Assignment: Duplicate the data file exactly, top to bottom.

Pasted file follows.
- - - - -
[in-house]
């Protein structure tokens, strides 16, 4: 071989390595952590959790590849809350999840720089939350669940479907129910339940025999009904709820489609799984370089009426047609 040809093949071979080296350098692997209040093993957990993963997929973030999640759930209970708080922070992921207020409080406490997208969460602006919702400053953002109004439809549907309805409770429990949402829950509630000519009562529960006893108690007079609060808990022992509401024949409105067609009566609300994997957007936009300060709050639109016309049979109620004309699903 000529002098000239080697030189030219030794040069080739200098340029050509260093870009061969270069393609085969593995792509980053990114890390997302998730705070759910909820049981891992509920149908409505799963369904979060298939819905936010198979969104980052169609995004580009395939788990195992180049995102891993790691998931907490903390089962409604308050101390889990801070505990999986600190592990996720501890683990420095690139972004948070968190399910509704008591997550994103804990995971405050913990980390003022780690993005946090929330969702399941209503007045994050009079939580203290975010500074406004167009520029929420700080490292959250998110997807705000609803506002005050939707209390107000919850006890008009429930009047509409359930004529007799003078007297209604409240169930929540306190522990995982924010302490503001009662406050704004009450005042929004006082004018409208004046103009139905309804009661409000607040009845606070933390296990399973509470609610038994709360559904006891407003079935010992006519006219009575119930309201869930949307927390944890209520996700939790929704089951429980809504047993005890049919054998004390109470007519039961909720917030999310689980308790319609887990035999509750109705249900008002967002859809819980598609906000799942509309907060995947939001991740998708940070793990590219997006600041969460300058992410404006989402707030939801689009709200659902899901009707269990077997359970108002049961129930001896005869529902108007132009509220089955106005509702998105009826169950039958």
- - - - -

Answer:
[in-house]
């Protein structure tokens, strides 16, 4: 071989390595952590959790590849809350999840720089939350669940479907129910339940025999009904709820489609799984370089009426047609 040809093949071979080296350098692997209040093993957990993963997929973030999640759930209970708080922070992921207020409080406490997208969460602006919702400053953002109004439809549907309805409770429990949402829950509630000519009562529960006893108690007079609060808990022992509401024949409105067609009566609300994997957007936009300060709050639109016309049979109620004309699903 000529002098000239080697030189030219030794040069080739200098340029050509260093870009061969270069393609085969593995792509980053990114890390997302998730705070759910909820049981891992509920149908409505799963369904979060298939819905936010198979969104980052169609995004580009395939788990195992180049995102891993790691998931907490903390089962409604308050101390889990801070505990999986600190592990996720501890683990420095690139972004948070968190399910509704008591997550994103804990995971405050913990980390003022780690993005946090929330969702399941209503007045994050009079939580203290975010500074406004167009520029929420700080490292959250998110997807705000609803506002005050939707209390107000919850006890008009429930009047509409359930004529007799003078007297209604409240169930929540306190522990995982924010302490503001009662406050704004009450005042929004006082004018409208004046103009139905309804009661409000607040009845606070933390296990399973509470609610038994709360559904006891407003079935010992006519006219009575119930309201869930949307927390944890209520996700939790929704089951429980809504047993005890049919054998004390109470007519039961909720917030999310689980308790319609887990035999509750109705249900008002967002859809819980598609906000799942509309907060995947939001991740998708940070793990590219997006600041969460300058992410404006989402707030939801689009709200659902899901009707269990077997359970108002049961129930001896005869529902108007132009509220089955106005509702998105009826169950039958």